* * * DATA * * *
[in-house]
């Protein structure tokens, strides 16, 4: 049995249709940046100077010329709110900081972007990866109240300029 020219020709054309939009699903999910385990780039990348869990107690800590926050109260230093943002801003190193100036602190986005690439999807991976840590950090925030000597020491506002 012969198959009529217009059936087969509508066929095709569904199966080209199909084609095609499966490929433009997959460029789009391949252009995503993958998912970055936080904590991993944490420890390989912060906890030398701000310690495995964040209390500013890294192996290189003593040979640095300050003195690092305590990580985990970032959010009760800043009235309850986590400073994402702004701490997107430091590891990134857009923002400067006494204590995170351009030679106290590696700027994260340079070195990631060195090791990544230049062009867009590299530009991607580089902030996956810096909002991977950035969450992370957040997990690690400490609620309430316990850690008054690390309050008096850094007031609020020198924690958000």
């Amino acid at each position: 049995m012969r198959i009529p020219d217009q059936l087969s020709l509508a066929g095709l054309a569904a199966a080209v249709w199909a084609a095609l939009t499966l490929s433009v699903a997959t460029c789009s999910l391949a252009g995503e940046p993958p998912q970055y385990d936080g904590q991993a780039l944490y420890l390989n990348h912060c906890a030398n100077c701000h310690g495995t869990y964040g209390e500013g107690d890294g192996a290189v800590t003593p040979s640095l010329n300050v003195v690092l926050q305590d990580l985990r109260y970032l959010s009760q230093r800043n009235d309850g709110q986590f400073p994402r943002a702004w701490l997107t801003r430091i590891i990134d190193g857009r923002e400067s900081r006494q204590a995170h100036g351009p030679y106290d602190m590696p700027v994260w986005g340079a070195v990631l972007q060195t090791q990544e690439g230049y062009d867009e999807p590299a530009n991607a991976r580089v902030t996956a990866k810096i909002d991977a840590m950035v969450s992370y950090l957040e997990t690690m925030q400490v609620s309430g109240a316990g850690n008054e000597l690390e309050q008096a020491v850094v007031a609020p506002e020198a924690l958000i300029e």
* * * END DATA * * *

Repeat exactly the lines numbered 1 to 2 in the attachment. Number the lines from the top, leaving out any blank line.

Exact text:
[in-house]
């Protein structure tokens, strides 16, 4: 049995249709940046100077010329709110900081972007990866109240300029 020219020709054309939009699903999910385990780039990348869990107690800590926050109260230093943002801003190193100036602190986005690439999807991976840590950090925030000597020491506002 012969198959009529217009059936087969509508066929095709569904199966080209199909084609095609499966490929433009997959460029789009391949252009995503993958998912970055936080904590991993944490420890390989912060906890030398701000310690495995964040209390500013890294192996290189003593040979640095300050003195690092305590990580985990970032959010009760800043009235309850986590400073994402702004701490997107430091590891990134857009923002400067006494204590995170351009030679106290590696700027994260340079070195990631060195090791990544230049062009867009590299530009991607580089902030996956810096909002991977950035969450992370957040997990690690400490609620309430316990850690008054690390309050008096850094007031609020020198924690958000």